9. There is something definitely broke. When I was an officer it was drilled into us “soldiers first” but now it seems that’s been forgotten. The relentless rotations of the active forces plus the continued activation of reserve and guard units is slowly bringing things to a head.

    This was one of the primary reasons I saw no reason to go into Iraq. We just didn’t have the manpower to sustain long term deployments without long term negative impacts. But the Brass said “can do” so they would cover their careers. It’s frustrating. But we know the soldiers see’s. Excerpt from Kiplings “Tommy”

    “You talk o’ better food for us, an’ schools, an’ fires, an’ all:
    We’ll wait for extry rations if you treat us rational.
    Don’t mess about the cook-room slops, but prove it to our face
    The Widow’s Uniform is not the soldier-man’s disgrace.
    For it’s Tommy this, an’ Tommy that, an` Chuck him out, the brute! ”
    But it’s ” Saviour of ‘is country ” when the guns begin to shoot;
    An’ it’s Tommy this, an’ Tommy that, an’ anything you please;
    An ‘Tommy ain’t a bloomin’ fool – you bet that Tommy sees!”

  10. Re solutions.
    we have to fix our broken promotion system. that’s it. very simple. the officers i work with are most comfortable giving orders with little bottom up feedback. their attitudes are “make it happen”. we had an open revolt in the company grade officers against these types during the war. for a time, things changed but they are rapidly returning to the old way because we didn’t clear out any of the old dead wood. the company grades that survived this experience are getting out and we are losing the lessons and experiences learned.
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    Fabius Maximus replies: I suggest reading Don Vandergriif’s works for more about this. See The Essential 4GW reading list: Donald Vandergriff.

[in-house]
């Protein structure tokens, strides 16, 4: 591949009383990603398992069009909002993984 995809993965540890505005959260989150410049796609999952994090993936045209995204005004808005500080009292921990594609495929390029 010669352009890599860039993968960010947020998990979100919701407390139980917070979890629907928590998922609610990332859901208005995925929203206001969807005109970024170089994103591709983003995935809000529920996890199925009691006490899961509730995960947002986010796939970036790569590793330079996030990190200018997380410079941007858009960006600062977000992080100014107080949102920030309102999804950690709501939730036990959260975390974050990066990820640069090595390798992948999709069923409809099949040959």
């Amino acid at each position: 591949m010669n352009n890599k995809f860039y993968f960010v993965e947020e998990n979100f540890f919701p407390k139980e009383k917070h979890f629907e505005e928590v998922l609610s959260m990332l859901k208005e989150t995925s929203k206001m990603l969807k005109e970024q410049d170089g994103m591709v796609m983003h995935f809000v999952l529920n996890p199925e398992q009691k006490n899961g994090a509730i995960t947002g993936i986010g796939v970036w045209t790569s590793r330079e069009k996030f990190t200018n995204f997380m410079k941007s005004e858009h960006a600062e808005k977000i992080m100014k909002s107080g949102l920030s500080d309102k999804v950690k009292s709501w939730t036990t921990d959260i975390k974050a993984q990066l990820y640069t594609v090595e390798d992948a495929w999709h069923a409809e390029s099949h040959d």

11. FxConde:

    Actually, I was thinking of posting about “Tommy” myself, but to the effect that in Britain, people could and did directly critize its troops. In the face of which both Britain and its army somehow muddled through. Unlike the frankly PC attitude toward them so common today – as evidenced by FM’s histrionics.

    Only last night, Billy Kristol on Jon Stewart actually said that ordinary Americans did not deserve the healthcare the soldiers get, that ordinary citizens are not worthy.

    And that is sick.

  12. Lots of heat here, not much light. Yes, our Army is under tremendous stress.

    Small unit leadership is crucial to the success of soldiers under stress. The Ft. Carson brigade had poor leadership (tolerated lax discipline, drug abuse, and abuse of the civilian population) and we see the poisonous results in these murders.
    You can draw a lot of grandiose conclusions about foreign intervention and recruiting policies, but the fact of the matter is that for most of the soldiers in these units, their leaders failed them and failed the Army. The rest were criminals who should have been shut down while still in-country by those same “leaders.”

    Being a small unit leader is hugely challenging, and it takes tremendous courage and persistence (often challenging your bosses) to shut down drug abuse and undisciplined behavior, and denude your unit of critically needed manpower in order to relieve unsuitable or mentally ill soldiers. Some will invariably fail. But it must be done for the good of the unit–otherwise, these are the results.

    The Army is a big organization and the culture varies from unit to unit — there will be breakdowns. Yet I suspect that the homicide rates for the Army are still lower than those of the same demographic (18-24 year-old males) in the population at large (26.4 per 100K, source). The reason I say “suspect” is that hard data on the soldier and vet murder rate is difficult to come by, but a study looking at 1995-99 data said that Army service was negatively correlated and 38% lower (source “A Cross-National Analysis of Military Participation and Crime Rates“, Ivan Y Sun, Journal of Political and Military Sociology, Winter 2006), and a blogger early last year took the NY Times to task for bogus reporting on this subject and did a reasonable “back-of-the-envelope” calculation on the returning soldier-offender murder rate (Powerline, 13 January 2008).

    This is not in any way to dismiss the problem but to put it in perspective.